Hospitality & Retail -


Are mandatory arbitration provisions recognized in your state? If so, are there any limitations to its enforcement?

In Florida, mandatory arbitration provisions are recognized.  Such provisions, however, are not automatically valid and enforceable. Although parties may agree to arbitrate statutory claims, even ones involving important social policies, arbitration must provide the prospective litigant with an effective way to vindicate his or her statutory cause of action in the arbitral forum.[i]  Accordingly, Florida courts, when reviewing motions to compel arbitration, determine: “‘(1) whether a valid written agreement to arbitrate exists; (2) whether an arbitrable issue exists; and (3) whether the right to arbitration was waived.’”[ii]

What is your state’s law, if any, regarding gift cards, subscription services and loyalty programs?

Fla. Stat. s. 501.95(1)(a) and (b) defines a “credit memo” and “gift certificate.”[iii]

Then, subsection (2)(a) provides that: “A gift certificate or credit memo issued in this state may not have an expiration date, expiration period, or any type of post-sale charge or fee imposed on the gift certificate or credit memo, including, but not limited to, services charges, dormancy fees, account maintenance fees, or cash-out fees.  However, a gift certificate may have an expiration date of not less than 3 years if it is provided as a charitable contribution, or not less than 1 year if it is provided as a benefit pursuant to an employee-incentive program, and the expiration date is prominently disclosed in writing to the consumer at the time it is provided.  In addition, a gift certificate may have an expiration date if it is provided to the recipient, or to a purchaser for transfer to the recipient, as pay of a loyalty or promotional program when the recipient does not pay a separate identifiable charge for the certificate, or if it provided in conjunction with a convention, conference, vacation, or sporting or fine arts event having a limited duration so long as the majority of the value paid by the recipient is attributable to the convention, vacation, or event.”[iv]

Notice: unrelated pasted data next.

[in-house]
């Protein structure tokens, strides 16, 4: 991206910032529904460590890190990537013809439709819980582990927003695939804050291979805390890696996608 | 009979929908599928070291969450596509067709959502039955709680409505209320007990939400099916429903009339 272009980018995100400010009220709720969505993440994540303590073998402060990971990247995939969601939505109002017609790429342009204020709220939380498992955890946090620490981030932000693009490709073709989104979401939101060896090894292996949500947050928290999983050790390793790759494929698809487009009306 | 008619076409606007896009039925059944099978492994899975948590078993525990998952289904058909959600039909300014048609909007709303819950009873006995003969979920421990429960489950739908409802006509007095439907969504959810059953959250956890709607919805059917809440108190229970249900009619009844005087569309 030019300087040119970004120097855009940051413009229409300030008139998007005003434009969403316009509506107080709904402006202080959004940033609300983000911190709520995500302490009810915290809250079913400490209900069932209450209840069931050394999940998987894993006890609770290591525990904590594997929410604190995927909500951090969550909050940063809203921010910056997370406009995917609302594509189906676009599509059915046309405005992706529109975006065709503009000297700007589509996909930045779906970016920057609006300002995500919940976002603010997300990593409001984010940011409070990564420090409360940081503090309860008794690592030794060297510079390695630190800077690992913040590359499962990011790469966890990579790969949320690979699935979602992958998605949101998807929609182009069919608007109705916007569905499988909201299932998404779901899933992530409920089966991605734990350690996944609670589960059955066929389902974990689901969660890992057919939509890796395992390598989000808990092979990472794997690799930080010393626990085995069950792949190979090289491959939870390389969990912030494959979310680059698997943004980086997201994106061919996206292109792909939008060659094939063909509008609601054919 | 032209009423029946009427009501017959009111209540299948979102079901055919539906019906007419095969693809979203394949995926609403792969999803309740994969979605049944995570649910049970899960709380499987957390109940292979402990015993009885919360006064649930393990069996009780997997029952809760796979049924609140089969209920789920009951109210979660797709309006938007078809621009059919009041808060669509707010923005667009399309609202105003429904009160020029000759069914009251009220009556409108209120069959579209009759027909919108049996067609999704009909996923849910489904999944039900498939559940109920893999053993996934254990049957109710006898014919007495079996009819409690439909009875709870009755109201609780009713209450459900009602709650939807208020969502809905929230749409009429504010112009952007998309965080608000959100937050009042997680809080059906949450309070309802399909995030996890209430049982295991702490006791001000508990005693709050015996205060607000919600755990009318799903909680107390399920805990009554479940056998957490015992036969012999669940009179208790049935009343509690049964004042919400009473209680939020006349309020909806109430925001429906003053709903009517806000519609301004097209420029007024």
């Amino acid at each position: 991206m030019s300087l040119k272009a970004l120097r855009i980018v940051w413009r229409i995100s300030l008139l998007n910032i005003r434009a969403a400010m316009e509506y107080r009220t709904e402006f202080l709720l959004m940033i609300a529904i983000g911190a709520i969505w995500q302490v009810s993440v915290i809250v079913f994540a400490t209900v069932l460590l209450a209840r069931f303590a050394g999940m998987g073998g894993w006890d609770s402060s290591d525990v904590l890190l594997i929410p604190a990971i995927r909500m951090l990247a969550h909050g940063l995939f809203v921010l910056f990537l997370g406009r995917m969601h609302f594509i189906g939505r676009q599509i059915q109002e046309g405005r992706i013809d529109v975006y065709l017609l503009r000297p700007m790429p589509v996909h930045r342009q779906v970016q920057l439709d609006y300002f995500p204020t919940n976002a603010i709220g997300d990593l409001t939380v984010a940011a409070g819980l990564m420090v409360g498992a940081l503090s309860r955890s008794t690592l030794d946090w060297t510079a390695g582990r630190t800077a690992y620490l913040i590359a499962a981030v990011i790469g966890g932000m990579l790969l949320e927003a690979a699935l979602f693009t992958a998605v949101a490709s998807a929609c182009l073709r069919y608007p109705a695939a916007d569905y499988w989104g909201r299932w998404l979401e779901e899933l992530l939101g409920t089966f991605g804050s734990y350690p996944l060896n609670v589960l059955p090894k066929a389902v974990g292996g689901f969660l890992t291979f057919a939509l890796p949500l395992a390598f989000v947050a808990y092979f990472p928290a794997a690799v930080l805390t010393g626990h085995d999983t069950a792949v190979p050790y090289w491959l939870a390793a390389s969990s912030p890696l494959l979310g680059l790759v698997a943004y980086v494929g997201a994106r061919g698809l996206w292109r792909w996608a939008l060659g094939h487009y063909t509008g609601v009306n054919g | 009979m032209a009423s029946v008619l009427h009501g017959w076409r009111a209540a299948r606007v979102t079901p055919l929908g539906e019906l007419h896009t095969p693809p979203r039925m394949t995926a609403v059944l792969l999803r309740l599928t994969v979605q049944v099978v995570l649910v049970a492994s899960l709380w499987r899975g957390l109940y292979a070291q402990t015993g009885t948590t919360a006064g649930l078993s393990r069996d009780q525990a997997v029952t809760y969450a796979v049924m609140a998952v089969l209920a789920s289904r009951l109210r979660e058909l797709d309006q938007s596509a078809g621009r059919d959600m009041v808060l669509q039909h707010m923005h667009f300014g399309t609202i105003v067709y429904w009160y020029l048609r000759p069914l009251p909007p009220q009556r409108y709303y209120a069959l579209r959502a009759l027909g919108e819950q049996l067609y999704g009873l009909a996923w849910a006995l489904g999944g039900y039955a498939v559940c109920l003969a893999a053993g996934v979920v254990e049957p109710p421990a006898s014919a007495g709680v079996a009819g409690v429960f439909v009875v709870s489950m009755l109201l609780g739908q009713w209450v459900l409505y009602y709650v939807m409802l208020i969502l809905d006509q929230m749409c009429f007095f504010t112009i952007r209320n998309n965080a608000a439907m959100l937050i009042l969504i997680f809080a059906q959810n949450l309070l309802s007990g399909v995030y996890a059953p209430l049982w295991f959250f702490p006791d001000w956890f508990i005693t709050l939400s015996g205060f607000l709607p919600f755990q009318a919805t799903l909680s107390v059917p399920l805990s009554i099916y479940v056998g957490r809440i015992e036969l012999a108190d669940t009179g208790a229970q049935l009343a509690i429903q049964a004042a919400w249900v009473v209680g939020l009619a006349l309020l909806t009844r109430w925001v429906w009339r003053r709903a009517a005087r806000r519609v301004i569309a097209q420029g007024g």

Notably, subsection (2)(b) states that “Paragraph (a) does not apply to a gift certificate or credit memo sold or issued by a financial institution, as defined in s. 655.005, or by a money services business, as defined in s. 560.103, if the gift certificate or credit memo is redeemable by multiple unaffiliated merchants.”[v]

And finally, subsection (2)(c) states that “Enforcement of this section shall be as provided in s. 501.142(3), (4), and (5) for violations of this section.”[vi]

[i] See, Romano ex rel. Romano v. Manor Care, Inc., 861 So. 2d 59 (Fla. 4th DCA 2003)

[ii] Id., citing Seifert v. U.S. Home Corp., 750 So. 2d 633 (Fla. 1999).

[iii] Fla. Stat. s. 501.95(1)

[iv] Fla. Stat. s. 501.95(2)(a)

[v] Fla. Stat. s. 501.95(2)(b)

[vi] Fla. Stat. s. 501.95(2)(c)